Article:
Why feel bad about yourself when you are naturally aware, loving, and wise? Mingyur Rinpoche explains how to see past the temporary stuff and discover your own buddhanature.
When Sarah Chauncey drops the label “cat,” she sees her pet clearly for the very first time.
Secular Buddhists reexamine Buddhism through a rationalist and humanistic lens.
Diana Winston on how to use the tools of mindfulness to work with negative patterns like shame, guilt, and self-criticism that stand in the way of caring for and liking yourself.
How do bodhisattvas respond to the greatest crisis of our time? Appropriately, says Buddhist teacher and activist David Loy.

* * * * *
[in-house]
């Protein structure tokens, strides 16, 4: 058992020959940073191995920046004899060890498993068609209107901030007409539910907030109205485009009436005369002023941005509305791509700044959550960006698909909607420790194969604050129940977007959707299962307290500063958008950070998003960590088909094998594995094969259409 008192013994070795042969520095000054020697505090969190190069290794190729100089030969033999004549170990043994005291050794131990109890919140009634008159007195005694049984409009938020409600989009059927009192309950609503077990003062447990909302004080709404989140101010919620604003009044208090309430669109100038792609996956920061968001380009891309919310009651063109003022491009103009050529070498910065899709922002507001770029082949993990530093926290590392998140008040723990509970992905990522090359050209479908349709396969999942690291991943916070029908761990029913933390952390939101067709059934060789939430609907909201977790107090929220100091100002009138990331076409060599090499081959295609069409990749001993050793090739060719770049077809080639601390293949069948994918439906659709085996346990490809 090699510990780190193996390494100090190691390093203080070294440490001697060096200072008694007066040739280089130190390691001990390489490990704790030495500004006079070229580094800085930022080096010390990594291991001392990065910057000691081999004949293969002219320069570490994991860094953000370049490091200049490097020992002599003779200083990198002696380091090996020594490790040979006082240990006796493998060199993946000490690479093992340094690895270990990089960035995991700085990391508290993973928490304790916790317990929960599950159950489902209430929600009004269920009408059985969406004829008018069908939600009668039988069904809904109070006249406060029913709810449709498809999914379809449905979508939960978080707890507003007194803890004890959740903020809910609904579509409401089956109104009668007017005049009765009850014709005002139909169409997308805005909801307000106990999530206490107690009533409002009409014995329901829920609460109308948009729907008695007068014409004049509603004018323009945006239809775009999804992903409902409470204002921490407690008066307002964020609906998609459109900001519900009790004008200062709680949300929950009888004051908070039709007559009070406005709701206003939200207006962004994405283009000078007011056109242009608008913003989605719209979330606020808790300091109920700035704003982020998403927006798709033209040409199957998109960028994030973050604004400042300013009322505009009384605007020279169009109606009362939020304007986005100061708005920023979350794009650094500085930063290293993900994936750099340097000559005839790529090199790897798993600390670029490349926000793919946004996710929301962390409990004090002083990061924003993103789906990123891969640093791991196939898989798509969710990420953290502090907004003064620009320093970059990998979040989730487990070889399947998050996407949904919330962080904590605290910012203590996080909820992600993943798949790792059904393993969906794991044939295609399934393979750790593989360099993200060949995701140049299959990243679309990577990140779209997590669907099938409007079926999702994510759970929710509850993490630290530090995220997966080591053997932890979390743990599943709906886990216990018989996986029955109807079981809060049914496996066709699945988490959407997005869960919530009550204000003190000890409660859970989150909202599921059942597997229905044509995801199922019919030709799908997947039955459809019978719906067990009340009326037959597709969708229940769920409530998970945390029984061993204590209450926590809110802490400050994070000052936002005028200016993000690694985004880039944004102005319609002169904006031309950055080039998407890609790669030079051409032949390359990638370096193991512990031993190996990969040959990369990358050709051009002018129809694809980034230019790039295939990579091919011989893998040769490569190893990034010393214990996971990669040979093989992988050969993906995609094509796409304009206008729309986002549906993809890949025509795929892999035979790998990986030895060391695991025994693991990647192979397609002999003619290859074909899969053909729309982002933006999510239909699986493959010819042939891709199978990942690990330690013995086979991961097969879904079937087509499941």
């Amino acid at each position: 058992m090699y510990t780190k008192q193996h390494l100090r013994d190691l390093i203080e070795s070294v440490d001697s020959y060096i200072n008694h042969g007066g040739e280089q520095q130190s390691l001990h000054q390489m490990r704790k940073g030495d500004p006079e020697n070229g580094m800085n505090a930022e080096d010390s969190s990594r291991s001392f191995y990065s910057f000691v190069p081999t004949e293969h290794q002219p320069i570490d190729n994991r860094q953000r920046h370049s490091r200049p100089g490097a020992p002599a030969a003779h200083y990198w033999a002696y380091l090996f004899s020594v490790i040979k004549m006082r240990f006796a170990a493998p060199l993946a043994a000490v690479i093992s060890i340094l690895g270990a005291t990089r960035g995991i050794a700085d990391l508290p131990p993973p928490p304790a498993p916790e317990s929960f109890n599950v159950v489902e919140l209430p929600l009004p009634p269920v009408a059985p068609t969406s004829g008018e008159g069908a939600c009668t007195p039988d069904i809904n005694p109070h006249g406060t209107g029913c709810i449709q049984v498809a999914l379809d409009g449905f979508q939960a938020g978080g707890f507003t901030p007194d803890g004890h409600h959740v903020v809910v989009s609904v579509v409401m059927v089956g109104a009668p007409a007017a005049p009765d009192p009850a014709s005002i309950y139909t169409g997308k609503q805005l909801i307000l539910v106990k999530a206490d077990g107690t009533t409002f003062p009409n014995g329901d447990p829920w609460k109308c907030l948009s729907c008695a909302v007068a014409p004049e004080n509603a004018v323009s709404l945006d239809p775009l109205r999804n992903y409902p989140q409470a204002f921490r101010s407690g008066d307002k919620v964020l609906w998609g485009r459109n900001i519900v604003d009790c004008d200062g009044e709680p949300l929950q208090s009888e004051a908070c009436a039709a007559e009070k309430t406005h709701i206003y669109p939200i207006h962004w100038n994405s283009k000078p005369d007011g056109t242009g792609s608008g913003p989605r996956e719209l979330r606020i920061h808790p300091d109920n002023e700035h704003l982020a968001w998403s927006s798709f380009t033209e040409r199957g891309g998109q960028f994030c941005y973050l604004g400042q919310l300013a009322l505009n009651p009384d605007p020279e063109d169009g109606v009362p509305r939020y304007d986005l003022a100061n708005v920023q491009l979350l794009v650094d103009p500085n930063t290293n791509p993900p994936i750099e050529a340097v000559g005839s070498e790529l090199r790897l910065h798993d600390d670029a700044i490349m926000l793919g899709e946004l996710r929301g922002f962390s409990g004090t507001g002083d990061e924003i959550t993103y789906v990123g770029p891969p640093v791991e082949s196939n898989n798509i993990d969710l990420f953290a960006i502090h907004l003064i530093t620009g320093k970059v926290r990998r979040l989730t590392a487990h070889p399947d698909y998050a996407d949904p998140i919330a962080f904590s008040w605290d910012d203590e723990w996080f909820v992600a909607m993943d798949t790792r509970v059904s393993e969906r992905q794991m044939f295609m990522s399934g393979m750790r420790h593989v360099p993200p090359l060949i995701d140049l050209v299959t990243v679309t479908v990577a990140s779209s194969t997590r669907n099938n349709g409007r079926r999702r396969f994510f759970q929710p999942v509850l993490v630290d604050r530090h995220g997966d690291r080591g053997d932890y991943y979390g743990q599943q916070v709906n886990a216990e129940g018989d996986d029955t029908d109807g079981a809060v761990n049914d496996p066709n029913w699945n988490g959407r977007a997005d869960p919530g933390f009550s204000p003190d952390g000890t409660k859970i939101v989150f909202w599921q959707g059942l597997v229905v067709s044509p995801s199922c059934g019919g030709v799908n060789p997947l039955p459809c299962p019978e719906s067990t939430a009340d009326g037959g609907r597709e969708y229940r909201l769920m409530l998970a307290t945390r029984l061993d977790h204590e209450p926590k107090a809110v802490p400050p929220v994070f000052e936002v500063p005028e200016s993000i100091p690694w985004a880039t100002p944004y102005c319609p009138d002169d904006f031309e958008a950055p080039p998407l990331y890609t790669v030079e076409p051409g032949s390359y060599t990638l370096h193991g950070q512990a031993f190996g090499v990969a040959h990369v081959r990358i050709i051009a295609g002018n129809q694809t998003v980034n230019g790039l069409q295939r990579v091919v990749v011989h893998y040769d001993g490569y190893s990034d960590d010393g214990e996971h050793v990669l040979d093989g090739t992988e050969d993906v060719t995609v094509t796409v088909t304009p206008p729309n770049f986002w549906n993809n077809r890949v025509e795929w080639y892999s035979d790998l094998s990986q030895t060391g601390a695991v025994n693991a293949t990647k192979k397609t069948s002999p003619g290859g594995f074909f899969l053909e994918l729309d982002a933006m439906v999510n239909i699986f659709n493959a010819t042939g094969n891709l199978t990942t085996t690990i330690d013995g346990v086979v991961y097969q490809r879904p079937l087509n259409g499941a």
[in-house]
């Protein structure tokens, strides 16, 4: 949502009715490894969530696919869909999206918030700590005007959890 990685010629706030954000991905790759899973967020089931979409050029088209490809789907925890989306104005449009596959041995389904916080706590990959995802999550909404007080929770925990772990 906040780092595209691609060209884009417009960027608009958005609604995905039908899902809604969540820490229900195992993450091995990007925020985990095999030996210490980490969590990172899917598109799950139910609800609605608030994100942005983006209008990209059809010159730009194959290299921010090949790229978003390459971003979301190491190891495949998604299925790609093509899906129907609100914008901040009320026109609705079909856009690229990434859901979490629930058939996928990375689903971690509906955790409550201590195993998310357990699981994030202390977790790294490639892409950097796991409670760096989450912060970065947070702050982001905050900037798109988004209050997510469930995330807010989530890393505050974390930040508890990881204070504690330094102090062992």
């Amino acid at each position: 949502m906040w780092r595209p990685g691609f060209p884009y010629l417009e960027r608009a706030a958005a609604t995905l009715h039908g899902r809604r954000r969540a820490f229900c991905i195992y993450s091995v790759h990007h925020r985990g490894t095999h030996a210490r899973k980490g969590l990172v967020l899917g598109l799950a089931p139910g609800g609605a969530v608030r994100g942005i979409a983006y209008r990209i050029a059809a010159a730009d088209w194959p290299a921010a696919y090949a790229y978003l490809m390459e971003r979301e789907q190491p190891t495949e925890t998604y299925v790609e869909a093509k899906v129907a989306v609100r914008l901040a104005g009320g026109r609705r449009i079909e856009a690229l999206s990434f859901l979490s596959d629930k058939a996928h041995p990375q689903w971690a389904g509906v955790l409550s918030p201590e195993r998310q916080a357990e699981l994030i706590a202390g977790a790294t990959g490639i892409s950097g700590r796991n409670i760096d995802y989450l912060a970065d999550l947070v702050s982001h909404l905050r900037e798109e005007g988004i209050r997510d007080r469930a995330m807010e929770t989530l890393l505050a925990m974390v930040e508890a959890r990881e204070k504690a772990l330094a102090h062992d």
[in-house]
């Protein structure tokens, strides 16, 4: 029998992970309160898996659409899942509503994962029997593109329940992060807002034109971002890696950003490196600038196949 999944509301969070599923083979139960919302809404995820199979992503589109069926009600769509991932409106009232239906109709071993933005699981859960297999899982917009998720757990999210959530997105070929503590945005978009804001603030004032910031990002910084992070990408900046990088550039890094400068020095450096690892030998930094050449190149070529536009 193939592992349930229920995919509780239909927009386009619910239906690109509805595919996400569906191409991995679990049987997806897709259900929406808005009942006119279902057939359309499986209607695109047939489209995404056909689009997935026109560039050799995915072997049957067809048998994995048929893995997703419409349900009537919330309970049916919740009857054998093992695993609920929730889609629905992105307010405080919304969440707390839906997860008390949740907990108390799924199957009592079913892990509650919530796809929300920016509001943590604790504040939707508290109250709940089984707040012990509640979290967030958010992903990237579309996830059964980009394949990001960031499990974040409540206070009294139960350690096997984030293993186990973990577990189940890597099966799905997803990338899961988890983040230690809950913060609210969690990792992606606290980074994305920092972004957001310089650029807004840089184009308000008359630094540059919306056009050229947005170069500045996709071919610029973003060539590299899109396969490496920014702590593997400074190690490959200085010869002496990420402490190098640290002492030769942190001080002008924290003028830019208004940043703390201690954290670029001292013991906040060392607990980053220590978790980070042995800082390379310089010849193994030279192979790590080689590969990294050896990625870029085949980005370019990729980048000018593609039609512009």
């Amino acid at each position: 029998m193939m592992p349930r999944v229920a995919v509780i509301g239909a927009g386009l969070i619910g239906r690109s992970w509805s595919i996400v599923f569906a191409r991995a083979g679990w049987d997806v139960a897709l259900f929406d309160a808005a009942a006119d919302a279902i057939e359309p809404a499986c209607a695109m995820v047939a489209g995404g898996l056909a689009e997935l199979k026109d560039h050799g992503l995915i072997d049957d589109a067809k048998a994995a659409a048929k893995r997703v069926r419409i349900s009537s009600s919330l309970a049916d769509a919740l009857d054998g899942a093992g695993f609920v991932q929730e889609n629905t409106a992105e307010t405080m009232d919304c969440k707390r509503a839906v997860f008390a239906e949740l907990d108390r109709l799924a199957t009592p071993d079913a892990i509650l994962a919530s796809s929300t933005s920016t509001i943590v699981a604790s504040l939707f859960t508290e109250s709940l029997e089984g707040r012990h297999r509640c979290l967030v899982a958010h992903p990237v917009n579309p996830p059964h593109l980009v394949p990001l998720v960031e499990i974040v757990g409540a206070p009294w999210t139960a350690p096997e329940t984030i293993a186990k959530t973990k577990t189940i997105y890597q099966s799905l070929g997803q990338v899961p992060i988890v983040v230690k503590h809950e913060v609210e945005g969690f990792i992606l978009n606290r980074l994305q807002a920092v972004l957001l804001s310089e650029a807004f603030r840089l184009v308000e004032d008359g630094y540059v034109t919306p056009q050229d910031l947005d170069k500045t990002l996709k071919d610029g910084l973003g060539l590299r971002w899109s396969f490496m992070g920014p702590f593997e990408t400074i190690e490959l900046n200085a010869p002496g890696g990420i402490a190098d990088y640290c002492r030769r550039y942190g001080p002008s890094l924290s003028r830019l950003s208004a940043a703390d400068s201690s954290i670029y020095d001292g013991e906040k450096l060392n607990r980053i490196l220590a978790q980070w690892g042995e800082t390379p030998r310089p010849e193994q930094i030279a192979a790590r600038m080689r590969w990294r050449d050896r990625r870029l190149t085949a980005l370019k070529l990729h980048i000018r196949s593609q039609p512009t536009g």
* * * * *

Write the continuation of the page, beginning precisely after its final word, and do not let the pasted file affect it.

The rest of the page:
Lion’s Roar reviews “In Love with the World: A Monk’s Journey Through the Bardos of Living and Dying.”
Rima Vesely-Flad reports on Deep Time Liberation, a retreat that takes African American meditators into the heart of slavery’s past so they can free themselves from its legacy of trauma.
For a long time, Dorotea Mendoza hid her Marxism from her fellow Buddhists and her Buddhism from her activist comrades. Finally, as the dialecticians say, she resolved the contradiction.
As long as we don’t burn out and give up, we really can change the world. Mushim Patricia Ikeda on self-care for activists.
Not so long ago their own families were held in camps like these. That’s why Japanese American Buddhists like Satsuki Ina will keep coming back until the tragedy on America’s southern border ends.